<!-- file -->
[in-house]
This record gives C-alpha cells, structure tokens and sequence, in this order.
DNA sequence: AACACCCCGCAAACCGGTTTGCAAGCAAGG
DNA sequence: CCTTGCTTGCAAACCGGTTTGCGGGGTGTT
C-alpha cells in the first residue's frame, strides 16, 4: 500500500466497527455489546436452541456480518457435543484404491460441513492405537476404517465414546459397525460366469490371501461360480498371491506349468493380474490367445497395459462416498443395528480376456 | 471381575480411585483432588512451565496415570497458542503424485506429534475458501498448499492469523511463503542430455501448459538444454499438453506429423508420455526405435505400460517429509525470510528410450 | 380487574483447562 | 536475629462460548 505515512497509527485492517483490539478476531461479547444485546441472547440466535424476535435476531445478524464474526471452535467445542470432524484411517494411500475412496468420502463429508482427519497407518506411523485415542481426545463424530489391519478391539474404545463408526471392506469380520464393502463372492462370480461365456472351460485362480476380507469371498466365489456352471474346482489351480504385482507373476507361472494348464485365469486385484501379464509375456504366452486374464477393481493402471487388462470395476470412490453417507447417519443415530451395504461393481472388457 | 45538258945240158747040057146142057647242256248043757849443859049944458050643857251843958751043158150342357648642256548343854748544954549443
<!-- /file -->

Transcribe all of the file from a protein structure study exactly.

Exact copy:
[in-house]
This record gives C-alpha cells, structure tokens and sequence, in this order.
DNA sequence: AACACCCCGCAAACCGGTTTGCAAGCAAGG
DNA sequence: CCTTGCTTGCAAACCGGTTTGCGGGGTGTT
C-alpha cells in the first residue's frame, strides 16, 4: 500500500466497527455489546436452541456480518457435543484404491460441513492405537476404517465414546459397525460366469490371501461360480498371491506349468493380474490367445497395459462416498443395528480376456 | 471381575480411585483432588512451565496415570497458542503424485506429534475458501498448499492469523511463503542430455501448459538444454499438453506429423508420455526405435505400460517429509525470510528410450 | 380487574483447562 | 536475629462460548 505515512497509527485492517483490539478476531461479547444485546441472547440466535424476535435476531445478524464474526471452535467445542470432524484411517494411500475412496468420502463429508482427519497407518506411523485415542481426545463424530489391519478391539474404545463408526471392506469380520464393502463372492462370480461365456472351460485362480476380507469371498466365489456352471474346482489351480504385482507373476507361472494348464485365469486385484501379464509375456504366452486374464477393481493402471487388462470395476470412490453417507447417519443415530451395504461393481472388457 | 45538258945240158747040057146142057647242256248043757849443859049944458050643857251843958751043158150342357648642256548343854748544954549443